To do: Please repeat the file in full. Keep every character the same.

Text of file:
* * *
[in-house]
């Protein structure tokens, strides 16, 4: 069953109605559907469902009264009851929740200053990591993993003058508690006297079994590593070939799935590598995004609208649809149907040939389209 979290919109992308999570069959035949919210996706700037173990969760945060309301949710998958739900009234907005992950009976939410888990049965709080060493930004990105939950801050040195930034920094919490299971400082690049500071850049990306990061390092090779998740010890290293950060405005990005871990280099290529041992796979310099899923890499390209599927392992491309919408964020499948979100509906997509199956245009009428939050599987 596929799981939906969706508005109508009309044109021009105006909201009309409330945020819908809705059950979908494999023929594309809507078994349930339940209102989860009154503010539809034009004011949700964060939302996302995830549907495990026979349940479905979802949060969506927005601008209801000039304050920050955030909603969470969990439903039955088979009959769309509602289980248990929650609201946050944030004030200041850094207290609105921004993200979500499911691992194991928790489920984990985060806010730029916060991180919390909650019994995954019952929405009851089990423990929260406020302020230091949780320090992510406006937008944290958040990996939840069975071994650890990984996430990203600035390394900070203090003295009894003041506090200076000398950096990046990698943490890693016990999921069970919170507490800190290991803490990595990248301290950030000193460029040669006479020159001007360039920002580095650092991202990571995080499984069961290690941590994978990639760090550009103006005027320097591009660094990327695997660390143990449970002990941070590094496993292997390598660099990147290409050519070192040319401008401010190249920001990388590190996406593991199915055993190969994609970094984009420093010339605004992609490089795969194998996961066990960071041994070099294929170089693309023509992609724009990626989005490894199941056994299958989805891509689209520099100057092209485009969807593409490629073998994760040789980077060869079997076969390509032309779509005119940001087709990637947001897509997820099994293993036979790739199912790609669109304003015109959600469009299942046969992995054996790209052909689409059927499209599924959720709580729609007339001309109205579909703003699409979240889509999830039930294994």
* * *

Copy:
[in-house]
């Protein structure tokens, strides 16, 4: 069953109605559907469902009264009851929740200053990591993993003058508690006297079994590593070939799935590598995004609208649809149907040939389209 979290919109992308999570069959035949919210996706700037173990969760945060309301949710998958739900009234907005992950009976939410888990049965709080060493930004990105939950801050040195930034920094919490299971400082690049500071850049990306990061390092090779998740010890290293950060405005990005871990280099290529041992796979310099899923890499390209599927392992491309919408964020499948979100509906997509199956245009009428939050599987 596929799981939906969706508005109508009309044109021009105006909201009309409330945020819908809705059950979908494999023929594309809507078994349930339940209102989860009154503010539809034009004011949700964060939302996302995830549907495990026979349940479905979802949060969506927005601008209801000039304050920050955030909603969470969990439903039955088979009959769309509602289980248990929650609201946050944030004030200041850094207290609105921004993200979500499911691992194991928790489920984990985060806010730029916060991180919390909650019994995954019952929405009851089990423990929260406020302020230091949780320090992510406006937008944290958040990996939840069975071994650890990984996430990203600035390394900070203090003295009894003041506090200076000398950096990046990698943490890693016990999921069970919170507490800190290991803490990595990248301290950030000193460029040669006479020159001007360039920002580095650092991202990571995080499984069961290690941590994978990639760090550009103006005027320097591009660094990327695997660390143990449970002990941070590094496993292997390598660099990147290409050519070192040319401008401010190249920001990388590190996406593991199915055993190969994609970094984009420093010339605004992609490089795969194998996961066990960071041994070099294929170089693309023509992609724009990626989005490894199941056994299958989805891509689209520099100057092209485009969807593409490629073998994760040789980077060869079997076969390509032309779509005119940001087709990637947001897509997820099994293993036979790739199912790609669109304003015109959600469009299942046969992995054996790209052909689409059927499209599924959720709580729609007339001309109205579909703003699409979240889509999830039930294994």